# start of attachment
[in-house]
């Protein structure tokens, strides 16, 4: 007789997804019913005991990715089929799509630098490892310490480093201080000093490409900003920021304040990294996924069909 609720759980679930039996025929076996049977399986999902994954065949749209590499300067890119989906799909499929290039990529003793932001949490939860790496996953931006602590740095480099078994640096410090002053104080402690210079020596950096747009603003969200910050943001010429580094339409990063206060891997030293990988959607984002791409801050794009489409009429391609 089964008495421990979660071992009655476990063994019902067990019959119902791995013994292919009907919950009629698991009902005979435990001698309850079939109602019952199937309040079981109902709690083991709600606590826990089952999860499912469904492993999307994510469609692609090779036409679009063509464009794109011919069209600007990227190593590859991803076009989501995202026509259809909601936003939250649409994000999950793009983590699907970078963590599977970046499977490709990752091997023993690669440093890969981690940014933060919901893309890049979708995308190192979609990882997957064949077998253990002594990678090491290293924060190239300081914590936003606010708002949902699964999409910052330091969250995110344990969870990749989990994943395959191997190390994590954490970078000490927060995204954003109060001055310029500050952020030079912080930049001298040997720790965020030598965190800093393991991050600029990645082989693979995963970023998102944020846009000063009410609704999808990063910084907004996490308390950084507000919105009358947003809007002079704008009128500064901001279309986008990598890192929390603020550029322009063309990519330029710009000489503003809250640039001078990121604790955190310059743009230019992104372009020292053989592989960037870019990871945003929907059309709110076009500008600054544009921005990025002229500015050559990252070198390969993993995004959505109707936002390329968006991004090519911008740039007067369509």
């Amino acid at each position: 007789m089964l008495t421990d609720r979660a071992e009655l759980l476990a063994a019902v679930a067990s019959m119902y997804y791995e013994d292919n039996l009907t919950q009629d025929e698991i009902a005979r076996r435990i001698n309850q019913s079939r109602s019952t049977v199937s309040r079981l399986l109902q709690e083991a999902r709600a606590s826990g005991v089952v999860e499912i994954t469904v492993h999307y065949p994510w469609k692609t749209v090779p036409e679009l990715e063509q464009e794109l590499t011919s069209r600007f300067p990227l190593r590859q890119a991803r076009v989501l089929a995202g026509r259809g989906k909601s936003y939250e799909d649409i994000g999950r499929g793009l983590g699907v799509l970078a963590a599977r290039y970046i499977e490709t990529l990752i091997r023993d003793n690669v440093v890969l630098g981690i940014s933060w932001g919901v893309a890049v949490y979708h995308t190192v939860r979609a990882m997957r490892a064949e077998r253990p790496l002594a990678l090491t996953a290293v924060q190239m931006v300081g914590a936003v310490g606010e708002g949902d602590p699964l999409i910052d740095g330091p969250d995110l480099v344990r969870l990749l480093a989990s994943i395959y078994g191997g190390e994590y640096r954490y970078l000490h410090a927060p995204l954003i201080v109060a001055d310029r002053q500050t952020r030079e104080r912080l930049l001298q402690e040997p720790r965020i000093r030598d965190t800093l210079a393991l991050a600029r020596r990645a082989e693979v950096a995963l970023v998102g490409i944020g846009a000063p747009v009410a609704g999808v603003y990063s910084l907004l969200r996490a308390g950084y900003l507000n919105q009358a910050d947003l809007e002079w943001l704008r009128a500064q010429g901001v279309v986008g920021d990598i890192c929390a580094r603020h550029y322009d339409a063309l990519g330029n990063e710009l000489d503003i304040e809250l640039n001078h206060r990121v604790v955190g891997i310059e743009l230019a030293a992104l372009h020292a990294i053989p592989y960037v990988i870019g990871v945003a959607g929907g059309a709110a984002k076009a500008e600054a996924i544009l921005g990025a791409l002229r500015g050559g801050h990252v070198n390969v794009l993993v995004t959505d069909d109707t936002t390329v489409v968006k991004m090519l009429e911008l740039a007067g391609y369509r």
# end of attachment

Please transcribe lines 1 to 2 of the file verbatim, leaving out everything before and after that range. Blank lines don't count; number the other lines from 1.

[in-house]
């Protein structure tokens, strides 16, 4: 007789997804019913005991990715089929799509630098490892310490480093201080000093490409900003920021304040990294996924069909 609720759980679930039996025929076996049977399986999902994954065949749209590499300067890119989906799909499929290039990529003793932001949490939860790496996953931006602590740095480099078994640096410090002053104080402690210079020596950096747009603003969200910050943001010429580094339409990063206060891997030293990988959607984002791409801050794009489409009429391609 089964008495421990979660071992009655476990063994019902067990019959119902791995013994292919009907919950009629698991009902005979435990001698309850079939109602019952199937309040079981109902709690083991709600606590826990089952999860499912469904492993999307994510469609692609090779036409679009063509464009794109011919069209600007990227190593590859991803076009989501995202026509259809909601936003939250649409994000999950793009983590699907970078963590599977970046499977490709990752091997023993690669440093890969981690940014933060919901893309890049979708995308190192979609990882997957064949077998253990002594990678090491290293924060190239300081914590936003606010708002949902699964999409910052330091969250995110344990969870990749989990994943395959191997190390994590954490970078000490927060995204954003109060001055310029500050952020030079912080930049001298040997720790965020030598965190800093393991991050600029990645082989693979995963970023998102944020846009000063009410609704999808990063910084907004996490308390950084507000919105009358947003809007002079704008009128500064901001279309986008990598890192929390603020550029322009063309990519330029710009000489503003809250640039001078990121604790955190310059743009230019992104372009020292053989592989960037870019990871945003929907059309709110076009500008600054544009921005990025002229500015050559990252070198390969993993995004959505109707936002390329968006991004090519911008740039007067369509």